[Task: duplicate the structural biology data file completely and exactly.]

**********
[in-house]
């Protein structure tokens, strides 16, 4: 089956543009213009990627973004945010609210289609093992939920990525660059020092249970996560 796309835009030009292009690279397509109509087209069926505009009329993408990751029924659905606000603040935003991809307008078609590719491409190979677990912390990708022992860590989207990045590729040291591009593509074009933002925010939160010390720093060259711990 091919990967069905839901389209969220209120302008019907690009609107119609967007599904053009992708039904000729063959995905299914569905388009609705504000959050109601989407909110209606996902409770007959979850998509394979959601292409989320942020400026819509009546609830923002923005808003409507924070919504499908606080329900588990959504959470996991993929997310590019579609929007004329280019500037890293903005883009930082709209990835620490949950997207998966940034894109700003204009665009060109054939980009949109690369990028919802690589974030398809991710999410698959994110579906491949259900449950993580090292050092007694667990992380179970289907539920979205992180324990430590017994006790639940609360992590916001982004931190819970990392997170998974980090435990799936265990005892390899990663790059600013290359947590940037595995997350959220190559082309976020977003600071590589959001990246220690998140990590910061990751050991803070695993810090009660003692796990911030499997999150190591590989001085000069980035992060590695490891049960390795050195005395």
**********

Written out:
[in-house]
């Protein structure tokens, strides 16, 4: 089956543009213009990627973004945010609210289609093992939920990525660059020092249970996560 796309835009030009292009690279397509109509087209069926505009009329993408990751029924659905606000603040935003991809307008078609590719491409190979677990912390990708022992860590989207990045590729040291591009593509074009933002925010939160010390720093060259711990 091919990967069905839901389209969220209120302008019907690009609107119609967007599904053009992708039904000729063959995905299914569905388009609705504000959050109601989407909110209606996902409770007959979850998509394979959601292409989320942020400026819509009546609830923002923005808003409507924070919504499908606080329900588990959504959470996991993929997310590019579609929007004329280019500037890293903005883009930082709209990835620490949950997207998966940034894109700003204009665009060109054939980009949109690369990028919802690589974030398809991710999410698959994110579906491949259900449950993580090292050092007694667990992380179970289907539920979205992180324990430590017994006790639940609360992590916001982004931190819970990392997170998974980090435990799936265990005892390899990663790059600013290359947590940037595995997350959220190559082309976020977003600071590589959001990246220690998140990590910061990751050991803070695993810090009660003692796990911030499997999150190591590989001085000069980035992060590695490891049960390795050195005395």